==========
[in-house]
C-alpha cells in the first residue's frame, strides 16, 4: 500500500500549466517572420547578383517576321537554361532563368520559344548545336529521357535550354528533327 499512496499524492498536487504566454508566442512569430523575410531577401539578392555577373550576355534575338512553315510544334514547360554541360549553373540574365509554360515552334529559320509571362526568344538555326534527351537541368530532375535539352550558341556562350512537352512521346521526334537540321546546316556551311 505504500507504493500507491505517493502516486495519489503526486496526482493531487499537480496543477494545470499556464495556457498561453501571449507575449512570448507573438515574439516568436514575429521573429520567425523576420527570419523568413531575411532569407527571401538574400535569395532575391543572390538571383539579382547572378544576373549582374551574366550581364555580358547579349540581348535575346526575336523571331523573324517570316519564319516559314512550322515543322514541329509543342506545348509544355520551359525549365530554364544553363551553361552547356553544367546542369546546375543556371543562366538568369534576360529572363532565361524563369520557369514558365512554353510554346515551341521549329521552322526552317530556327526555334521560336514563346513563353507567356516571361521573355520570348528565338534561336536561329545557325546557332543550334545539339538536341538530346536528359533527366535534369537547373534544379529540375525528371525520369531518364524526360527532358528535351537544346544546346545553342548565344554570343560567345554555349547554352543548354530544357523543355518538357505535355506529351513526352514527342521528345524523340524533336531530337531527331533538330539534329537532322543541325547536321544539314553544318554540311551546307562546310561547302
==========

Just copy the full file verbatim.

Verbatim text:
[in-house]
C-alpha cells in the first residue's frame, strides 16, 4: 500500500500549466517572420547578383517576321537554361532563368520559344548545336529521357535550354528533327 499512496499524492498536487504566454508566442512569430523575410531577401539578392555577373550576355534575338512553315510544334514547360554541360549553373540574365509554360515552334529559320509571362526568344538555326534527351537541368530532375535539352550558341556562350512537352512521346521526334537540321546546316556551311 505504500507504493500507491505517493502516486495519489503526486496526482493531487499537480496543477494545470499556464495556457498561453501571449507575449512570448507573438515574439516568436514575429521573429520567425523576420527570419523568413531575411532569407527571401538574400535569395532575391543572390538571383539579382547572378544576373549582374551574366550581364555580358547579349540581348535575346526575336523571331523573324517570316519564319516559314512550322515543322514541329509543342506545348509544355520551359525549365530554364544553363551553361552547356553544367546542369546546375543556371543562366538568369534576360529572363532565361524563369520557369514558365512554353510554346515551341521549329521552322526552317530556327526555334521560336514563346513563353507567356516571361521573355520570348528565338534561336536561329545557325546557332543550334545539339538536341538530346536528359533527366535534369537547373534544379529540375525528371525520369531518364524526360527532358528535351537544346544546346545553342548565344554570343560567345554555349547554352543548354530544357523543355518538357505535355506529351513526352514527342521528345524523340524533336531530337531527331533538330539534329537532322543541325547536321544539314553544318554540311551546307562546310561547302